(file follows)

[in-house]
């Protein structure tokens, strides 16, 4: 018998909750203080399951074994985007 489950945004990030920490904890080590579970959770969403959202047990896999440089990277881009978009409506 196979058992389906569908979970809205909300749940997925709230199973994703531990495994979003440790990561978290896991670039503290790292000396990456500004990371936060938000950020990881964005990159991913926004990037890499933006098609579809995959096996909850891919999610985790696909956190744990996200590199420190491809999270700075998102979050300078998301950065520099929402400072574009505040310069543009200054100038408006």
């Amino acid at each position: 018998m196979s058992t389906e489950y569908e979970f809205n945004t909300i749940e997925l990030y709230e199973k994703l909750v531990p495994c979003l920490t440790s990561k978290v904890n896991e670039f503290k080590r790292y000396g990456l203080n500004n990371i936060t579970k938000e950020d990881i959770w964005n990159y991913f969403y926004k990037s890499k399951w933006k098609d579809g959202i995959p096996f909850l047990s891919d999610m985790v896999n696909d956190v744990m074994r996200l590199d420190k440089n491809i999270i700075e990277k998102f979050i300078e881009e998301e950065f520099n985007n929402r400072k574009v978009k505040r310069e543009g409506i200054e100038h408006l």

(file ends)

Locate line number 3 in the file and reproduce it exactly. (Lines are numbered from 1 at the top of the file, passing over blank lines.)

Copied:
């Amino acid at each position: 018998m196979s058992t389906e489950y569908e979970f809205n945004t909300i749940e997925l990030y709230e199973k994703l909750v531990p495994c979003l920490t440790s990561k978290v904890n896991e670039f503290k080590r790292y000396g990456l203080n500004n990371i936060t579970k938000e950020d990881i959770w964005n990159y991913f969403y926004k990037s890499k399951w933006k098609d579809g959202i995959p096996f909850l047990s891919d999610m985790v896999n696909d956190v744990m074994r996200l590199d420190k440089n491809i999270i700075e990277k998102f979050i300078e881009e998301e950065f520099n985007n929402r400072k574009v978009k505040r310069e543009g409506i200054e100038h408006l």